3) A passionate community organizer dedicated to helping others, I have over 20 years experience in labor, political and community campaigns across the country. Currently, I’m the coordinator of AKAMAI Mahi‘ai, a community economic development project creating an agricultural training and agribusiness center, developing local leaders and bringing additional resources to Anahola.

I think I’m best for our county because I’m fully committed to working hard, working smart and working together with others.

I’m currently a director with the Hawai‘i Alliance for Community-Based Economic Development, Hui Kako‘o ‘Aina Ho‘opulapula (Department of Hawaiian Home Lands waitlistee advocacy) and the Council for Native Hawaiian Advancement. I’ve also been president and chief negotiator of the West Hollywood Municipal Employees union. As executive director with Pride At Work, AFL-CIO in Washington, D.C., I was an effective community organizer, educator, lobbyist, writer and presenter.

I traveled with Up With People for a year with 180 other young people from 15 different countries; lived with over 100 host families; performed and promoted a professionally produced musical show; attended lectures and discussions with civic, business, and industry leaders; as well as participated in community service projects. These experiences required teamwork, learning quickly, communicating effectively, self-confidence and empathy.

4) Would like some specific tactics and strategies you would use to act on the county’s behalf within the larger group.

I will build strong working relationships with each of my six colleagues by being a good listener and by always being prepared to work on the issues. I will strive to always be professional and to approach each day and challenge with hard work, honesty and integrity.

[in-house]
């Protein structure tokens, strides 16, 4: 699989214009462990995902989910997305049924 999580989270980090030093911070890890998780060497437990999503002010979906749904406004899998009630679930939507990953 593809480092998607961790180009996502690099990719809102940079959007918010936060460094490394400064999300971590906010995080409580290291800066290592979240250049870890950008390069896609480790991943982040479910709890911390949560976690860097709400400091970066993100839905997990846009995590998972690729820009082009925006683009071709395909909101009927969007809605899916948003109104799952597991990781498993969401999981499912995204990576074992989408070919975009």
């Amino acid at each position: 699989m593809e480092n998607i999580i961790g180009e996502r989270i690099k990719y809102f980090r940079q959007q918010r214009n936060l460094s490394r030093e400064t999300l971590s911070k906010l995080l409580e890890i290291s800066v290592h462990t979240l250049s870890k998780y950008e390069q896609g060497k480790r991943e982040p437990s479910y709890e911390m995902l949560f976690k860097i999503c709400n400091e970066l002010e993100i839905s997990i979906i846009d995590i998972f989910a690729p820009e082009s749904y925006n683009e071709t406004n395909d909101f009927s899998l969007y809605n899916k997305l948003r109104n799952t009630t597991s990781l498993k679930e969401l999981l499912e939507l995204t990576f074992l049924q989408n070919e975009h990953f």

I will be a consensus builder and I will push for expediency on behalf of the people. I will always act in the best interest of the people of Kaua‘i and my motivation will always be to bring people together to make a difference. Finally, I understand what an honor and privilege it is to serve at the will of the people.

5) Born in Lihu‘e, I spent my first years in KipuKai Ranch where my parents, Wilfred Kuali‘i and Patricia Carvalho, worked and first met. I was raised in a large sugar plantation family in Old Puhi Camp (now the KCC garden farm). Mom and Dad taught us to be resourceful, work hard, put family first and take care of our island and each other.

As the eldest son of the Corr family, Dad grew up in the lo‘i kalo (taro patches) and lo‘i pa‘akai (Hawaiian salt beds) of Hanapepe. He shared with us those experiences along with his proficiency as a paniolo (cowboy), hunter, fisherman and gardener.

I credit my integrity and humility to my grandparents, James “Red” Corr and Melapa “May” Makanui of Hanapepe and Ernest “Shiriki” Carvalho and Clarissa Ferreira of Lihu‘e.

I was an honors student at Immaculate Conception, Kamehameha and the University of the Pacific where I earned a degree in business administration.

I have 20 years experience in government, labor and nonprofit administration, and I’ve worked for social and economic justice across the country before coming back home to help my own family and community.